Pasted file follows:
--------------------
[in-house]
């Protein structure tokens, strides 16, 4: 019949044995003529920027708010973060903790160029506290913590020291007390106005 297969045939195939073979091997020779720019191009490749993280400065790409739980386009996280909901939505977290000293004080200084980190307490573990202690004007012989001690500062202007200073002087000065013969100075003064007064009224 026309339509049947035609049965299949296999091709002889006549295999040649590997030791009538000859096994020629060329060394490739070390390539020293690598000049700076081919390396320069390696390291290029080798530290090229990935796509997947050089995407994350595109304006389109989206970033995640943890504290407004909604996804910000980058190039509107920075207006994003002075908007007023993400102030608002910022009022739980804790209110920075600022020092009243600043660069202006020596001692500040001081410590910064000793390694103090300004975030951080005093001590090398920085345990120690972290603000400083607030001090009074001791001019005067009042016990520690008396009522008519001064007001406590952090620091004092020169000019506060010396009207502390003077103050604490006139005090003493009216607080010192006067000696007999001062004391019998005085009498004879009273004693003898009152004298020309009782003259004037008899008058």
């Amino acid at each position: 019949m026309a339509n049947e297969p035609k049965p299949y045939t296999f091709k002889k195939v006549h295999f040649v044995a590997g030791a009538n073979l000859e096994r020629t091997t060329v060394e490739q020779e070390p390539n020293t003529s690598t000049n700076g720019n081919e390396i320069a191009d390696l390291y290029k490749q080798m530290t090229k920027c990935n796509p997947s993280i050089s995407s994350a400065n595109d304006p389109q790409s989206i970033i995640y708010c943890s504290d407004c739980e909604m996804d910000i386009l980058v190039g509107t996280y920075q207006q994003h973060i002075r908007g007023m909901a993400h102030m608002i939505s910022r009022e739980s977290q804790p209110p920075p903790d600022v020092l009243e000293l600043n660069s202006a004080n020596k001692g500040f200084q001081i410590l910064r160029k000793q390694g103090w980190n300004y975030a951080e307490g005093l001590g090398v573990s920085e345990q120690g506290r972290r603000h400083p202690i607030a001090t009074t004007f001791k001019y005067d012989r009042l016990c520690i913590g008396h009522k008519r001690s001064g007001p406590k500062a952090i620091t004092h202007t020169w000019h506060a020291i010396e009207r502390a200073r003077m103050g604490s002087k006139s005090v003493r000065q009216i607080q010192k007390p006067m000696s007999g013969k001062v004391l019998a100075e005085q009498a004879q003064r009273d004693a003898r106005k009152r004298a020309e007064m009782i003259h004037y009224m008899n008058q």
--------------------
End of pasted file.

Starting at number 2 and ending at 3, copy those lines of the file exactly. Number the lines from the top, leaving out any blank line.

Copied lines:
């Protein structure tokens, strides 16, 4: 019949044995003529920027708010973060903790160029506290913590020291007390106005 297969045939195939073979091997020779720019191009490749993280400065790409739980386009996280909901939505977290000293004080200084980190307490573990202690004007012989001690500062202007200073002087000065013969100075003064007064009224 026309339509049947035609049965299949296999091709002889006549295999040649590997030791009538000859096994020629060329060394490739070390390539020293690598000049700076081919390396320069390696390291290029080798530290090229990935796509997947050089995407994350595109304006389109989206970033995640943890504290407004909604996804910000980058190039509107920075207006994003002075908007007023993400102030608002910022009022739980804790209110920075600022020092009243600043660069202006020596001692500040001081410590910064000793390694103090300004975030951080005093001590090398920085345990120690972290603000400083607030001090009074001791001019005067009042016990520690008396009522008519001064007001406590952090620091004092020169000019506060010396009207502390003077103050604490006139005090003493009216607080010192006067000696007999001062004391019998005085009498004879009273004693003898009152004298020309009782003259004037008899008058």
């Amino acid at each position: 019949m026309a339509n049947e297969p035609k049965p299949y045939t296999f091709k002889k195939v006549h295999f040649v044995a590997g030791a009538n073979l000859e096994r020629t091997t060329v060394e490739q020779e070390p390539n020293t003529s690598t000049n700076g720019n081919e390396i320069a191009d390696l390291y290029k490749q080798m530290t090229k920027c990935n796509p997947s993280i050089s995407s994350a400065n595109d304006p389109q790409s989206i970033i995640y708010c943890s504290d407004c739980e909604m996804d910000i386009l980058v190039g509107t996280y920075q207006q994003h973060i002075r908007g007023m909901a993400h102030m608002i939505s910022r009022e739980s977290q804790p209110p920075p903790d600022v020092l009243e000293l600043n660069s202006a004080n020596k001692g500040f200084q001081i410590l910064r160029k000793q390694g103090w980190n300004y975030a951080e307490g005093l001590g090398v573990s920085e345990q120690g506290r972290r603000h400083p202690i607030a001090t009074t004007f001791k001019y005067d012989r009042l016990c520690i913590g008396h009522k008519r001690s001064g007001p406590k500062a952090i620091t004092h202007t020169w000019h506060a020291i010396e009207r502390a200073r003077m103050g604490s002087k006139s005090v003493r000065q009216i607080q010192k007390p006067m000696s007999g013969k001062v004391l019998a100075e005085q009498a004879q003064r009273d004693a003898r106005k009152r004298a020309e007064m009782i003259h004037y009224m008899n008058q």